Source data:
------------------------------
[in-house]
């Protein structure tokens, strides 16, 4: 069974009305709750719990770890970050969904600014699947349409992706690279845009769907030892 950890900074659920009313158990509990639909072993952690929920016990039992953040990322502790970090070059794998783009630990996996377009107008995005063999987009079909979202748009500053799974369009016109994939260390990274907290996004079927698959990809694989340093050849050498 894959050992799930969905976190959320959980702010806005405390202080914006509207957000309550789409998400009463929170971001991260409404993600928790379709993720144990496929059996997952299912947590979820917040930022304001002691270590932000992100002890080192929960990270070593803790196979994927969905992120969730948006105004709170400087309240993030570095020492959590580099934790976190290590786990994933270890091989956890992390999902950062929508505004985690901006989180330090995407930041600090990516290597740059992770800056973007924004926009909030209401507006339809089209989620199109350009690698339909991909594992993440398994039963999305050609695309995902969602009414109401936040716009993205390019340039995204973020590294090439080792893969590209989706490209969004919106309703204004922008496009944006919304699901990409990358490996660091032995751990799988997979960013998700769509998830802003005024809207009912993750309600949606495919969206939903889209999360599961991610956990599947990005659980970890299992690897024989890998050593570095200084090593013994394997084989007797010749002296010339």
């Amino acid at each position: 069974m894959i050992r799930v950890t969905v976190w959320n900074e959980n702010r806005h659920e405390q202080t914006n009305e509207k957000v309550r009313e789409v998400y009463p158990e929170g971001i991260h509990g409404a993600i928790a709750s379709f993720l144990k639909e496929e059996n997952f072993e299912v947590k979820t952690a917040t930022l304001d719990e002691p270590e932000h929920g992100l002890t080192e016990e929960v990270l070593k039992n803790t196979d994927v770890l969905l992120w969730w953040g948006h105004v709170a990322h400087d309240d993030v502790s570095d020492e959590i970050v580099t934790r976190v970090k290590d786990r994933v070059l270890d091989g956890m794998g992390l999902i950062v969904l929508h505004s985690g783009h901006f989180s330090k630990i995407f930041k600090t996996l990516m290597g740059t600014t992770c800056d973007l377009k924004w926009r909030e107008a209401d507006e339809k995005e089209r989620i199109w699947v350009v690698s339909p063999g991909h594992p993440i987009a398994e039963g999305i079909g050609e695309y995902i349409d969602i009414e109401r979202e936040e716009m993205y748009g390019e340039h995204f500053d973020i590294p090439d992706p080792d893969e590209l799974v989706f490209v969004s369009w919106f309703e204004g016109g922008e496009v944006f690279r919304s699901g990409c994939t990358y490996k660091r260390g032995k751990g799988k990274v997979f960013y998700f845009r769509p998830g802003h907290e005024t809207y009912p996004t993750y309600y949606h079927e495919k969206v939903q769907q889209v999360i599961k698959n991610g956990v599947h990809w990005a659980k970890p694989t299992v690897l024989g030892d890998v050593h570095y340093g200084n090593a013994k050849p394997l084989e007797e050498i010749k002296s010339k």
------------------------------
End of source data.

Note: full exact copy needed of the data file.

[in-house]
């Protein structure tokens, strides 16, 4: 069974009305709750719990770890970050969904600014699947349409992706690279845009769907030892 950890900074659920009313158990509990639909072993952690929920016990039992953040990322502790970090070059794998783009630990996996377009107008995005063999987009079909979202748009500053799974369009016109994939260390990274907290996004079927698959990809694989340093050849050498 894959050992799930969905976190959320959980702010806005405390202080914006509207957000309550789409998400009463929170971001991260409404993600928790379709993720144990496929059996997952299912947590979820917040930022304001002691270590932000992100002890080192929960990270070593803790196979994927969905992120969730948006105004709170400087309240993030570095020492959590580099934790976190290590786990994933270890091989956890992390999902950062929508505004985690901006989180330090995407930041600090990516290597740059992770800056973007924004926009909030209401507006339809089209989620199109350009690698339909991909594992993440398994039963999305050609695309995902969602009414109401936040716009993205390019340039995204973020590294090439080792893969590209989706490209969004919106309703204004922008496009944006919304699901990409990358490996660091032995751990799988997979960013998700769509998830802003005024809207009912993750309600949606495919969206939903889209999360599961991610956990599947990005659980970890299992690897024989890998050593570095200084090593013994394997084989007797010749002296010339």
């Amino acid at each position: 069974m894959i050992r799930v950890t969905v976190w959320n900074e959980n702010r806005h659920e405390q202080t914006n009305e509207k957000v309550r009313e789409v998400y009463p158990e929170g971001i991260h509990g409404a993600i928790a709750s379709f993720l144990k639909e496929e059996n997952f072993e299912v947590k979820t952690a917040t930022l304001d719990e002691p270590e932000h929920g992100l002890t080192e016990e929960v990270l070593k039992n803790t196979d994927v770890l969905l992120w969730w953040g948006h105004v709170a990322h400087d309240d993030v502790s570095d020492e959590i970050v580099t934790r976190v970090k290590d786990r994933v070059l270890d091989g956890m794998g992390l999902i950062v969904l929508h505004s985690g783009h901006f989180s330090k630990i995407f930041k600090t996996l990516m290597g740059t600014t992770c800056d973007l377009k924004w926009r909030e107008a209401d507006e339809k995005e089209r989620i199109w699947v350009v690698s339909p063999g991909h594992p993440i987009a398994e039963g999305i079909g050609e695309y995902i349409d969602i009414e109401r979202e936040e716009m993205y748009g390019e340039h995204f500053d973020i590294p090439d992706p080792d893969e590209l799974v989706f490209v969004s369009w919106f309703e204004g016109g922008e496009v944006f690279r919304s699901g990409c994939t990358y490996k660091r260390g032995k751990g799988k990274v997979f960013y998700f845009r769509p998830g802003h907290e005024t809207y009912p996004t993750y309600y949606h079927e495919k969206v939903q769907q889209v999360i599961k698959n991610g956990v599947h990809w990005a659980k970890p694989t299992v690897l024989g030892d890998v050593h570095y340093g200084n090593a013994k050849p394997l084989e007797e050498i010749k002296s010339k």